We have collected advice from local chefs to revolutionise your Christmas dinner

Dennis Duncanson, who is holding residency at The Leicester Arms in Penshurst and The Rock in Chiddingstone this winter, suggests trying something different this Christmas! Turkey is in short supply in parts of the UK, so why not try Festive Stuffed Porchetta with all the trimmings? Plenty for 6-8 festive bellies.

  • 10 garlic cloves
  • (finely diced) 
  • 2 brown onion (finely diced)
  • salt and pepper
  • ½ bunch rosemary
  • ½ bunch parsley
  • ½ bunch sage
  • 50g walnuts
  • 50g dried cranberries
  • 3kg pork belly (also ask your butcher for some string)
  • 2 oranges 
  1. Pop your onions and garlic into a pot to gently cook with some oil and a good pinch of salt and pepper, for approximately 5 minutes.
  2. Then add your fresh rosemary, sage and parsley (making sure to finely chop your parsley stalks too for great flavour) as well as the dried cranberries and walnuts. Cook for a further 5 minutes, before removing from the heat.
  3. Open up the pork belly at the natural seam, being careful not to pierce the skin. It should open almost like a book, ready to be well seasoned.
  4. Grate the zest of the oranges and squeeze out all the juice from them to massage into the meat.
  5. Now add your festive filling, spreading evenly, before you close the “book”. Roll the belly up and tie it up nice and tight with some butchers string.
  6. Place onto a roasting tray, adding a nice smother of oil, salt and pepper, before putting into a pre heated oven on 220˚C and roast for 30 minutes, then reduce temperature to 170˚C for a further hour.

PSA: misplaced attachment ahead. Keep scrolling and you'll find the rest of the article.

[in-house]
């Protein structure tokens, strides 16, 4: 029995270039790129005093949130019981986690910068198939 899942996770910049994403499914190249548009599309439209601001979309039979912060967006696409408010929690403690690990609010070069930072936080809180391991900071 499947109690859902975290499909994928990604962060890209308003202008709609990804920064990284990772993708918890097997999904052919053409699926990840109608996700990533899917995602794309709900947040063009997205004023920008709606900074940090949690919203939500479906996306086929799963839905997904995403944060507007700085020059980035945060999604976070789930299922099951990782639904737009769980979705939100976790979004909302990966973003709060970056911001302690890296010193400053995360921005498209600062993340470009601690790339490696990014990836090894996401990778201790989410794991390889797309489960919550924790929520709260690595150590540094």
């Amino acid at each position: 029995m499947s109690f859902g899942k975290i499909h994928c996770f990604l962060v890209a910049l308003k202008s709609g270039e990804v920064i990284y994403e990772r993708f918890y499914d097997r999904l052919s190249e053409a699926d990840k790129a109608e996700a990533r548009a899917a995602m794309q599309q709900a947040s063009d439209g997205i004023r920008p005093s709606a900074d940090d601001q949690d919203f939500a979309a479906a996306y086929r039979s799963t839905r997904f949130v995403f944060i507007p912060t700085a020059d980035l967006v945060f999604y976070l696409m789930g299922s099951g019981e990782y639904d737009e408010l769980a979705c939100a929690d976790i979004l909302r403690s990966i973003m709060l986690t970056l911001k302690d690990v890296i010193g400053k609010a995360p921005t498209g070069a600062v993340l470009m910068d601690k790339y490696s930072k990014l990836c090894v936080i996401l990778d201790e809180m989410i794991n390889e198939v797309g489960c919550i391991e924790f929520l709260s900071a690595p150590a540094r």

7. By now you should have the perfect crackle and moist festive meat. Leave to rest, then remove the string and slice away.

To try Dennis’ food yourself, book at therockchiddingstone.com or theleicesterarms.com

Dan Austin, Head Chef at Balfour in Staplehurst, shares this cured salmon recipe – an excellent alternative to traditional smoked salmon or gravlax with a vibrant beetroot cure that makes for an effortlessly eye-catching starter. 

  • 1 side of freshest possible salmon, or unsliced cold-smoked salmon
  • 2 large raw beetroots, peeled and quartered
  • 100ml russet apple juice
  • 1 orange, zest and juice
  • 80g sea salt
  • 30g demerara sugar
  • small handful of chopped dill
  1. Ahead of time, blitz all of the ingredients – except for the dill and salmon – in a food processor until fairly smooth.
  2. Transfer the paste into a tray or oven dish and stir in the dill.
  3. If the salmon will fit neatly in the tray, it can remain there for the curing process, if not, remove it and place on some cling film.
  4. Smother the salmon heavily in the marinade so that all surfaces are coated in as much as possible. If it is on clingfilm, be sure to wrap it up tightly.
  5. The salt, sugar and acids from the fruit will cure the raw fish, so it’s important to use only very fresh salmon and allow it between 24 and 72 hours in the fridge to safely cure. Alternatively, you can eliminate the risks of uncooked seafood by using unsliced, cold-smoked salmon.
  6. To serve, remove the fish and gently wash off the marinade in a little clean water and pat dry. Or – for a stronger saltier flavour – you can simply wipe off the marinade thoroughly using kitchen paper and no water.
  7. Slice your salmon immediately before serving to keep it safe. Using a sharp knife, slice at an angle to the board as thinly as possible, and arrange the slices fan-like on each plate.
  8. Garnish and serve with your choice of accompaniments. We recommend sweet, pickled fruit or onions, dill crème fraîche, a slightly sweetened, dense bread like rye or pumpernickel, and a glass of Leslie’s Reserve Sparkling Red NV.

For more information visit balfourwin‍ery.‍com

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